“Well…yes. Nowadays you act as if you know all about everything. It gives you an air of authority, but it makes me worry.”
“Oh, Baruch, I’m still learning…I guess I always will be…but the other day I told Mrs Mottram the day lilies needed something behind them, and when she asked me what I suggested and I said Shasta daisies, she was really enthusiastic. She thinks I have a gift for garden design.” She sighed. “Wouldn’t it be great if I could design gardens for other people? Wouldn’t that be heavenly?”
“You think you could actually make a career out of it?”
Shifra looked at the children playing on the swings and baby Chavi standing barefoot, curling her toes ecstatically on the freshly-mown lawn. “One day. Right now I have a different career.”
“If you brought in a little money, you could have the gardener more often than just a few hours a month,” Baruch suggested craftily.
“I know, Baruch, but what can I do?”
Even the lure of extra help in the garden didn’t produce a job for Shifra, though she scanned the local advertising circular faithfully.
“I’m just not a teacher,” she told Baruch. “The schools keep advertising for classroom support workers, but I’d hate every single moment.”
“Why do you say that? I’ve watched you with the kids, and you give them so much!” he protested.
“But it’s not a classroom setting. I really hated school. Even the idea of going into one gives me a funny feeling in my stomach. You don’t know what I go through before Parents’ Evenings, knowing I have to walk into a school, even one where my kids are happy.”
“All right, then, school jobs are out. Isn’t there anything else?”
“All the other jobs seem to be so high-powered. You know, fully computer-literate and bookkeeping, too, that kind of thing.”
Baruch tried to imagine Shifra in a position like that and had to admit it wasn’t for her. “There must be something,” he said hopelessly.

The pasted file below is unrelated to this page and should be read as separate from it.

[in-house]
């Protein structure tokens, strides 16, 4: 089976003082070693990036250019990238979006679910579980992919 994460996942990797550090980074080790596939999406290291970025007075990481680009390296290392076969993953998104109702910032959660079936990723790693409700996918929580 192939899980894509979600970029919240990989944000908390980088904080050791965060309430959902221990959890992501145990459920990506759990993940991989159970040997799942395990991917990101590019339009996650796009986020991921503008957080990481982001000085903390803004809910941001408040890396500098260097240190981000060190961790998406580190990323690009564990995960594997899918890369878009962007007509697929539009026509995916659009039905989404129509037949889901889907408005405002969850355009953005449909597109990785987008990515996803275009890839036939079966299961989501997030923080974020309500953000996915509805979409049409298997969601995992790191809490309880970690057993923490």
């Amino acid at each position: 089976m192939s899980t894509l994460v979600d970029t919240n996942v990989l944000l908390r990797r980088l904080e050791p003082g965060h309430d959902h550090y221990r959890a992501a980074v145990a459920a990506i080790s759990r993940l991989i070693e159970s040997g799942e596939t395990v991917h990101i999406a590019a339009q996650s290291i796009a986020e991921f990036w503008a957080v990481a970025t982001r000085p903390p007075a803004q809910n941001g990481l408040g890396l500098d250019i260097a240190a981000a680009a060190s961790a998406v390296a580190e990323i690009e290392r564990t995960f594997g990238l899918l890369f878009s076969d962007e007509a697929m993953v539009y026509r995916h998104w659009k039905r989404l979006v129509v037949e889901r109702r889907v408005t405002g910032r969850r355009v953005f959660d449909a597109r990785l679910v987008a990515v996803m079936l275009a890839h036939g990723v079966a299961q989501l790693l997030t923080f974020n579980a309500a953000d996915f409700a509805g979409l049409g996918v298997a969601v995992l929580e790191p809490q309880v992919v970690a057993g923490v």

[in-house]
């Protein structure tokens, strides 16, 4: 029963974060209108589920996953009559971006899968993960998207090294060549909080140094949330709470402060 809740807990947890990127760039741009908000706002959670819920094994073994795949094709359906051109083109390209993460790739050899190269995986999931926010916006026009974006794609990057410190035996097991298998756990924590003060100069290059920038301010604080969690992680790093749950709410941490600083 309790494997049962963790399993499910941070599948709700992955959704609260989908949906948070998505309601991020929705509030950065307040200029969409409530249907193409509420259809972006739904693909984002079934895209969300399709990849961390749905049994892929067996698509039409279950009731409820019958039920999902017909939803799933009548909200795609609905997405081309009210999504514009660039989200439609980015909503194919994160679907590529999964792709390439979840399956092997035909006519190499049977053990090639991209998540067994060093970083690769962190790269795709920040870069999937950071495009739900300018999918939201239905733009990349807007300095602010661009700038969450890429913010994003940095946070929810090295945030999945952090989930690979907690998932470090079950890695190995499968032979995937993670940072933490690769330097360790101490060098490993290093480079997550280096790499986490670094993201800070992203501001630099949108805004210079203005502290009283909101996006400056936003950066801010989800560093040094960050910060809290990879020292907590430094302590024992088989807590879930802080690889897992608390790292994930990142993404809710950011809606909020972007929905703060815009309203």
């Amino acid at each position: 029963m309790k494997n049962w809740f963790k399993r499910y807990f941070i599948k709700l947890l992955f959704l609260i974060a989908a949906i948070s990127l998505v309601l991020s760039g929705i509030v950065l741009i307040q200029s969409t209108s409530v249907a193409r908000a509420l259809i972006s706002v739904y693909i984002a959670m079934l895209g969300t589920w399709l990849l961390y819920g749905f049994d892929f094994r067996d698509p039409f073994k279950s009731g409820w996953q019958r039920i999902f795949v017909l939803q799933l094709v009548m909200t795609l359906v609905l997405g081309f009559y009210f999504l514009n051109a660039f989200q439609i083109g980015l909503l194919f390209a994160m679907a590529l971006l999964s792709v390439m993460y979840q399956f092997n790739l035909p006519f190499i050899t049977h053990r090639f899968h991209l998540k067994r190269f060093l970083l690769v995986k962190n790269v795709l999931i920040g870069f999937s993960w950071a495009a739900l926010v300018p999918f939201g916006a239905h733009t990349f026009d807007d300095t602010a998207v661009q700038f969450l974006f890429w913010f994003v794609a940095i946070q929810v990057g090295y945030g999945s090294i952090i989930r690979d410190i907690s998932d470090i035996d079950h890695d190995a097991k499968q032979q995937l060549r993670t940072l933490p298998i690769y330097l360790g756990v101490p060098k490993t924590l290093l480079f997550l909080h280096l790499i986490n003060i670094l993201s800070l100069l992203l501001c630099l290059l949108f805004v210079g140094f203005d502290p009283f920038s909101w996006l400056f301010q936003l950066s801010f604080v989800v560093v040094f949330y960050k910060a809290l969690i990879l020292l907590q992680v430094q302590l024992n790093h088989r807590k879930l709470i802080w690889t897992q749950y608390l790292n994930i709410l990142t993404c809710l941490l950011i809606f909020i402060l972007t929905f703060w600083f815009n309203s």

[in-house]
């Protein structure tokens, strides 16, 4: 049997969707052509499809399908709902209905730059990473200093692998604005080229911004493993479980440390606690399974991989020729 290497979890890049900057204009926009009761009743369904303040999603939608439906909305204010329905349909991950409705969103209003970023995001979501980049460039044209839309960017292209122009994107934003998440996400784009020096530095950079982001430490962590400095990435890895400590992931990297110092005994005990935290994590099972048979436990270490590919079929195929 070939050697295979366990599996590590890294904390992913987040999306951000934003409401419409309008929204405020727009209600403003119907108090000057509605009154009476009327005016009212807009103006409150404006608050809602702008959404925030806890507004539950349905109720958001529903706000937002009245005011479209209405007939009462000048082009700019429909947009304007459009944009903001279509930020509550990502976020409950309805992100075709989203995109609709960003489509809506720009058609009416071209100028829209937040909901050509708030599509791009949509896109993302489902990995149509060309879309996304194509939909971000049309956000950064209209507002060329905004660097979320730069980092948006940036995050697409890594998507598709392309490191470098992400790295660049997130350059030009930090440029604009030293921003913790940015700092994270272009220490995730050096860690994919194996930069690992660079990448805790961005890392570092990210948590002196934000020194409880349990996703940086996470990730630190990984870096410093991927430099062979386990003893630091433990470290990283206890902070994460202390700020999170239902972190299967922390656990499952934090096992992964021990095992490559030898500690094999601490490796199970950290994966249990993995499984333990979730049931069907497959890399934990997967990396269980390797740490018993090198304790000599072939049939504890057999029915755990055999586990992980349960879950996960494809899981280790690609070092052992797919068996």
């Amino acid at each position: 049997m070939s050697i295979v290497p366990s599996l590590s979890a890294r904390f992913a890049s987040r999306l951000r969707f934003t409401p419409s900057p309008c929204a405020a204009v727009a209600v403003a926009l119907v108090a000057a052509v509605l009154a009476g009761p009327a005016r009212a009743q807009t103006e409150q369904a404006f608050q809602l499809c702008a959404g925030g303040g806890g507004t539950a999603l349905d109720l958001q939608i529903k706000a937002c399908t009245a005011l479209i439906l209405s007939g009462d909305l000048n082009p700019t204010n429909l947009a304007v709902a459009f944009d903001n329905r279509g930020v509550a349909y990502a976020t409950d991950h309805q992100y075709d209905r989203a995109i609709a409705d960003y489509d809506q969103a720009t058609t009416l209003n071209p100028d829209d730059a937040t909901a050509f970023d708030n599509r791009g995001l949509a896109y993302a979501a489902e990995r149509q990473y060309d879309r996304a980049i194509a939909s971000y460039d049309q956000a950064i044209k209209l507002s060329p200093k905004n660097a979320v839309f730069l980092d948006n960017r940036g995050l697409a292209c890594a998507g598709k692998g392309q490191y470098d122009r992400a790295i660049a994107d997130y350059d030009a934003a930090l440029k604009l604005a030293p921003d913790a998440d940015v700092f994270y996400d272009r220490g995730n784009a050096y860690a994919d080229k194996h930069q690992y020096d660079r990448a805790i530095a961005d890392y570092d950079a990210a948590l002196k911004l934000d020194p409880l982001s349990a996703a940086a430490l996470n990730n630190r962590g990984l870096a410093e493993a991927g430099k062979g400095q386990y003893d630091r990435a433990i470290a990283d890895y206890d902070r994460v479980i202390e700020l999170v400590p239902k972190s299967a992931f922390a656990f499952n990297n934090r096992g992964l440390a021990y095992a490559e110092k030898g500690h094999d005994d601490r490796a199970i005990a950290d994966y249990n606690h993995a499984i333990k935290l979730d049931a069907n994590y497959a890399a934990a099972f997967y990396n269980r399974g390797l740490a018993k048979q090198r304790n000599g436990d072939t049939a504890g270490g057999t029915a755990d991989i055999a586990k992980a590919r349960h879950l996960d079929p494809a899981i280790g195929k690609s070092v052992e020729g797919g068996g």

“That’s what I thought,” said Shifra. “I keep going through the ads. But there isn’t.”
Summer drew to a close. With the Yomim Noraim on the way Shifra’s thoughts turned away from the garden.
“As soon as the holidays are over,” she promised Mrs Mottram, “I’ll be ready to talk about preparing for winter. But right now – ”
“Oh, I understand! Your religion thing,” Mrs Mottram said easily. “Have you called Sam?”
“He’s going to come next month.”
The Yomim Tovim seemed to fly past that year. It rained on Sukkos, but the sukka was on the patio they had had built just outside the living room, where they had put in French doors.
“It’s probably wrong for the period of the house,” Shifra had admitted to Baruch, “but with a view like that, I’d be an idiot not to take advantage of it.”
Shifra reveled in the convenience and the almost dry floor in the sukka. “I never imagined Sukkos could be so easy!” she enthused. “All those years going down flights of stairs and out to the sukka by the garbage pails, and now this – it’s incredible! Just out through the French doors and there we are!”
On Hoshana Rabba, Baruch came in saying, “Do you mind if Rabbi Feld cuts some of our hoshanos? He said they were beautiful.”
“Rabbi Feld!” Shifra’s hands stopped cutting carrots. “Everybody says he’s so medakdek –”
“Yup. This is some special garden. I have to admit it. You’re on to something.”
Sam the gardener arrived in October, a taciturn man with a gentle Hispanic accent and a smile like a burst of sun. “I understand,” he told Shifra. “You just call me when you need me, or when you need advice. I’m on my own. I make my own schedule.”
“Mrs Mottram said you liked just sitting in the garden,” Shifra said. “It’s not as peaceful as it was in her day, not with the children playing in it, but any weekday you’d like to come, you’re welcome.”
Sam nodded. “I may do that,” he said.
He was a quick worker and, after another visit, had tidied the garden and readied it for the cold weather.
November brought wind and rain, and a spell of winter chill followed, so Mrs Mottram discontinued her visits. No longer in constant need of a notebook, Shifra began walking to Sunnyfields on Shabbos afternoons.
“Won’t you consider coming to us for Shabbos?” she asked Mrs Mottram.
Mrs Mottram shook her head firmly. “I’d do everything wrong and neither of us would enjoy the experience. But you know, I’ve dug out a pair of pretty china candlesticks I picked up somewhere in Europe – my husband and I used to tour the Continent every few years – and I’ve started to light candles Friday night. It’s so pleasant, sitting here with that glow on the sideboard… I can see that well enough. Don’t mention it to my children, though. Especially not Joyce!” She paused. “Poor Joyce. I think there’s a divorce on the way…I’m glad. She’s never been a warm person, but he’s made her hard.”